People's Platform NEWS
Vol. 23, MLK Day 2023
I-375 Project plans to resurrect Black Bottom - Northpoint’s AMC HQ Project - Disability Justice Activists Resist Transdev Contract for Paratransit - Transit Justice Team Successfully Passes the DDOT Bill of Rights - Next Round for the Affordable Housing Trust Fund - Detroit Housing Justice Advocates WIN Right to Counsel - District Detroit: Another Bad Deal? - Get Involved: The People’s Budget 2024 - How the call for racial solidarity collides with racial justice in majority Black Detroit
Next Round for the Affordable Housing Trust Fund
Detroiters find themselves facing a housing crisis that is likely to worsen in 2023. The lack of quality, affordable and accessible rentals and homeownership options in Detroit neighborhoods reflect the national trend of an affordability crisis. In a city once known for “naturally occurring” affordable housing options and high rates of Black homeownership, our elected leaders and policy makers must adopt innovative policy tools. And Detroiters are thinking more broadly and beyond their individual living situations when they envision housing for themselves and their families.
Detroit residents alongside housing justice activist are calling for an investment of public dollars that goes beyond the typical economic development model that continues to enrich the investor and business class but does little to improve the on the ground living experiences of residents and their families. Residents want greater neighborhood investments that promote direct investment in household health and wellness, housing options that meet the needs of families across generations that are located in environmentally sustainable, diverse and mixed income communities.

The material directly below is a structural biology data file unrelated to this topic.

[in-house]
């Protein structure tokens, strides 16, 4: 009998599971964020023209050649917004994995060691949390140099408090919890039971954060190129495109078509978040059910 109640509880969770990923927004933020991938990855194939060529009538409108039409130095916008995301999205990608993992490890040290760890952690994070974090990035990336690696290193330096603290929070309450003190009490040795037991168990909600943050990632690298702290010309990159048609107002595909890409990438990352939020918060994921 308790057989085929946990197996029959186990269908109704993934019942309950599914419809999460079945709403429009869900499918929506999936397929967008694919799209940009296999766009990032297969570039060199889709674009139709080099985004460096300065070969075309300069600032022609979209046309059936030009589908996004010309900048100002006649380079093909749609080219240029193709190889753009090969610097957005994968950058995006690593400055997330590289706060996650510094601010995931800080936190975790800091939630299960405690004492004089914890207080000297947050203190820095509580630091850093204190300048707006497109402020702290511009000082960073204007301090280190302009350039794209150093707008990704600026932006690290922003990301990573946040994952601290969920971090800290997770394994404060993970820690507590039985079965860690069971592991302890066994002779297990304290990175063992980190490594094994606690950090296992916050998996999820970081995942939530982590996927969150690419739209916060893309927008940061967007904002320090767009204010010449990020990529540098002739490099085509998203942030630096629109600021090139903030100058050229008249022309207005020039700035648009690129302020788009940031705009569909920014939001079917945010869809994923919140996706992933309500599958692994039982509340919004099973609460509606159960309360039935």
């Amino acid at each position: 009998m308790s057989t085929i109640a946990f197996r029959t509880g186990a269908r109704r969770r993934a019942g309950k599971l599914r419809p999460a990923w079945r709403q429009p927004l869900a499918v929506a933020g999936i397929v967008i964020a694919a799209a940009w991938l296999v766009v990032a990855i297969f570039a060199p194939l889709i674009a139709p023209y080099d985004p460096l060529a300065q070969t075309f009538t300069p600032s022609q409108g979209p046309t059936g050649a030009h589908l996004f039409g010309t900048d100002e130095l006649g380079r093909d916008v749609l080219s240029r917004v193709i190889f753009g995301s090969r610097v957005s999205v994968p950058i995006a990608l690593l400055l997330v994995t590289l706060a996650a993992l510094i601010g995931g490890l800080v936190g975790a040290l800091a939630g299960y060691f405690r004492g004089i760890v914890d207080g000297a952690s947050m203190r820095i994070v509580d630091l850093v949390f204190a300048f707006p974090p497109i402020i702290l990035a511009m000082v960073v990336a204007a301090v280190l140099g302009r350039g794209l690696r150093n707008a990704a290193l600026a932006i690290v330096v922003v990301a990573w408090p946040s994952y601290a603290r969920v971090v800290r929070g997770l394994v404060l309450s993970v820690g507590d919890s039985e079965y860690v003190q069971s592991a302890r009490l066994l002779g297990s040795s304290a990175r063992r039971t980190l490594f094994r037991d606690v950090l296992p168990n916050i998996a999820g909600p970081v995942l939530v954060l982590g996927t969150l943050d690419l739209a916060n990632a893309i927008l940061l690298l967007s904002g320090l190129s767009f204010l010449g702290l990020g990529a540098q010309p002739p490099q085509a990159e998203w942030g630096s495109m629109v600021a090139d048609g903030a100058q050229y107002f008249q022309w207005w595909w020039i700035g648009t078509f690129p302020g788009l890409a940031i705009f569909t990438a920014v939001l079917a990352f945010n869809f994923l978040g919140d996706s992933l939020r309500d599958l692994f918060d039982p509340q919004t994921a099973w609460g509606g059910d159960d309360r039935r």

Presently, Detroit is one of many communities across the county with an Affordable Housing Trust Fund (HTF) designed to address at least in part the vision for a different type of housing development model. The HTF was created by Detroit City Council in 2017 after a three year organizing effort of residents and housing justice activist. The HTF supports housing development for truly affordable housing that is both quality and accessible for single adult residents, households with children, and older youth with needs for supportive housing.
The HTF is funded directly with revenues generated annually from city of Detroit real estate and land sales. Recently DPP led organizing efforts alongside HTF coalition members, residents and service providers to win an important increase in funding for the HTF by City Council. The percent of HTF allocations from the annual sales has increased from 20% net profits to 40% - a huge WIN! So far, the funds have supported truly affordable housing development projects with a contractual agreement for at least 30 years affordability with 70% of investment for households at 30% AMI.